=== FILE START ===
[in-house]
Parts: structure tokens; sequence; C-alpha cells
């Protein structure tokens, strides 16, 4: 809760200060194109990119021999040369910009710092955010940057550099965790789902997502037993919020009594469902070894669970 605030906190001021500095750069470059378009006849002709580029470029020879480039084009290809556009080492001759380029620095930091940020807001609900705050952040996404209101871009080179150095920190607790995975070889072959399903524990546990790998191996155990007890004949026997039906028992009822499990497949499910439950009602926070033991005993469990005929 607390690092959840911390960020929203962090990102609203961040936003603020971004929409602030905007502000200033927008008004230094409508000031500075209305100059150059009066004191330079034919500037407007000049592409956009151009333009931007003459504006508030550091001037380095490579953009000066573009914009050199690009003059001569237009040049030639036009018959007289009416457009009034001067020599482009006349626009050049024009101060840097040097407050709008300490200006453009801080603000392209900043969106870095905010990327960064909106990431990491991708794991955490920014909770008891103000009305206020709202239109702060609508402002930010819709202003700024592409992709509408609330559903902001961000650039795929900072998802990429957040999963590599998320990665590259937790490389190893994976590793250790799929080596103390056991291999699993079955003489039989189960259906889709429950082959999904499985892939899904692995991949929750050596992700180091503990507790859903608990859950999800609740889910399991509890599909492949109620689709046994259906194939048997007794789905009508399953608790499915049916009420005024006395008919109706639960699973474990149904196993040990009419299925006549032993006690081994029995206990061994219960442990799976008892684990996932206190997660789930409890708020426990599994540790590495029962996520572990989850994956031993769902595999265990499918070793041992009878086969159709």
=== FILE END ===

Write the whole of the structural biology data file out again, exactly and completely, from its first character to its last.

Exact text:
[in-house]
Parts: structure tokens; sequence; C-alpha cells
């Protein structure tokens, strides 16, 4: 809760200060194109990119021999040369910009710092955010940057550099965790789902997502037993919020009594469902070894669970 605030906190001021500095750069470059378009006849002709580029470029020879480039084009290809556009080492001759380029620095930091940020807001609900705050952040996404209101871009080179150095920190607790995975070889072959399903524990546990790998191996155990007890004949026997039906028992009822499990497949499910439950009602926070033991005993469990005929 607390690092959840911390960020929203962090990102609203961040936003603020971004929409602030905007502000200033927008008004230094409508000031500075209305100059150059009066004191330079034919500037407007000049592409956009151009333009931007003459504006508030550091001037380095490579953009000066573009914009050199690009003059001569237009040049030639036009018959007289009416457009009034001067020599482009006349626009050049024009101060840097040097407050709008300490200006453009801080603000392209900043969106870095905010990327960064909106990431990491991708794991955490920014909770008891103000009305206020709202239109702060609508402002930010819709202003700024592409992709509408609330559903902001961000650039795929900072998802990429957040999963590599998320990665590259937790490389190893994976590793250790799929080596103390056991291999699993079955003489039989189960259906889709429950082959999904499985892939899904692995991949929750050596992700180091503990507790859903608990859950999800609740889910399991509890599909492949109620689709046994259906194939048997007794789905009508399953608790499915049916009420005024006395008919109706639960699973474990149904196993040990009419299925006549032993006690081994029995206990061994219960442990799976008892684990996932206190997660789930409890708020426990599994540790590495029962996520572990989850994956031993769902595999265990499918070793041992009878086969159709």